If the reactants of anionic or cationic nature have multivalent characters, a very good eifect is obtained by an after-treatment with a counter component capable of saturating the salt-forming hydrophil groups in excess and forming a hydrophobe salt. In using for instance polyacids or heteropolvacids the after-treatment may be carried out with bases as dicyclohexylamine, dodecylamine or dodecylbiguanide; in using multivalent bases, acids as lauric acid, chlorinated linseed oil fat acid. tetrachlorophthalic acid or alkylnaphthalenesulfo acid may serve as reactants. The acids if insuiiiciently soluble in water are advantageously used in form of their salts with volatile bases, the bases if necessary in form of their volatile acids as formic acid, acetic acid or carbonic acid.

If the tanning substances contain groups capable of reacting together with carbonyl compounds, for instance guanidine groups, biguanide groups or urea groups, a further improvement can be obtained by an after-treatment with formaldehyde. slyoxal, dihydroxyacetone, phenylglyoxal or similar compounds, advantageously with subsequent heating to above 100' C. A corresponding after-treatment with substances containing a metal which can be splitted oil is appropriate, if complex-forming groups as in biguanides, alkylsalicylic acids, acid p-dicarbonyl com- Too high molecular substances are not able tono penetrate into the inner parts of the filaments and foils and therefore only produce an eflect on the surface. Too low molecular substances have, it is true, a good penetrating effect but only a mediocre total effect. In most cases mixtures of substances having a diiIerent molecular weight but an electrochemical character of the same kind are of especial advantage. The substances different in their molecular weights may be caused to react at the same time or in succession. In latter case it is advantageous with relatively low molecular compounds to detan the outer layer by means of alkaline agents or acids.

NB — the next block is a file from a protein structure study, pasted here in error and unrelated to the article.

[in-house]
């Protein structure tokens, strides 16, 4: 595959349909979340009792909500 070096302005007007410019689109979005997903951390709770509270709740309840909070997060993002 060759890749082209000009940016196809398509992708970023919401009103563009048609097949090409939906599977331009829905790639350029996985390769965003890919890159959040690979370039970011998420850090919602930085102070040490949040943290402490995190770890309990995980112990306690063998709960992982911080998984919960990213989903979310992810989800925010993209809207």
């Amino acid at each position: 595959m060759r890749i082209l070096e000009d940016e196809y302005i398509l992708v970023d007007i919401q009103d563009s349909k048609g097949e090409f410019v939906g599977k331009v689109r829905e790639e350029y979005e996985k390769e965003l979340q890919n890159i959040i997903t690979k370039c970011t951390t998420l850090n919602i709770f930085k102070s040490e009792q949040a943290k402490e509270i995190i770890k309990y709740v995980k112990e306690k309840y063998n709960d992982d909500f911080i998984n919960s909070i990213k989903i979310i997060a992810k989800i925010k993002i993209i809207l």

The working method has always to be carried through corresponding to the physical properpounds, for instance, sulionated acetoacetamides are present.

An improvement in the sense of my invention is moreover obtained by precipitating metal hydroxides as chromic hydroxide in the filament For this purpose the materials may be treated with chromic acid in the presence of a reducing agent as lactic acid or glucose. The chromic acid shall first be absorbed in non-reduced form. The reduction can also bc-carried through in a separate bath, for instance with bisulilte. Moreover, complex acids of trivalent chromium as Reineke acid can be absorbed by the materials; the hydrolysis and formation of chromic hydroxide can be obtained by increasing the-temperature. The metal compounds may also be precipitated by alkylene oxides according to the process described in German specification No. 642,442, especially if the polyamides are not worked from the fused mass but from solutions. It is of advantage to after-treat the materials additionally with tanning agents adapted to their electrochemical characters. The deposit of chromic hydroxide also eflects anfiimprovement of the stability in light of the materials.

Example I A mixed condensation product prepared from hexamethylene-diamine adipate and -caprolactam and containing 45 per cent of e-caprolactam is dissolved in as much warm per cent methanol as necessary to obtain a solution of 30 per vantageously at the end of the treatment is appropriate.

The proces may also be modified in such a manner that the film is first treated with sodium pyrophosphate and then with metaphqsphate, the phosphates being dissolved in formic acid. this case it is advantageous for removing metaphosphoric acid absorbed in the outer surfaces to insert a short treatment with analkaline agent.

Example II An artificial fiber prepared from a mixed'polymerizate made from hexamethylenediamine adipate and e-caprolactam and containing 25 per cent of lactam in the presence of hydrochloric acid (3& mol per each atom of nitrogen in the reaction mixture) is treated after the drawingin a ratio of 1:4 with metaphosphoric acid as described in Example 1. The fiber is finally3aftertreated at 70 C. with a solution containing cent of dodecylamine acetate and 1 per cent'b't octadecylamine acetate. The resistance to wateri of the fiber has been improved.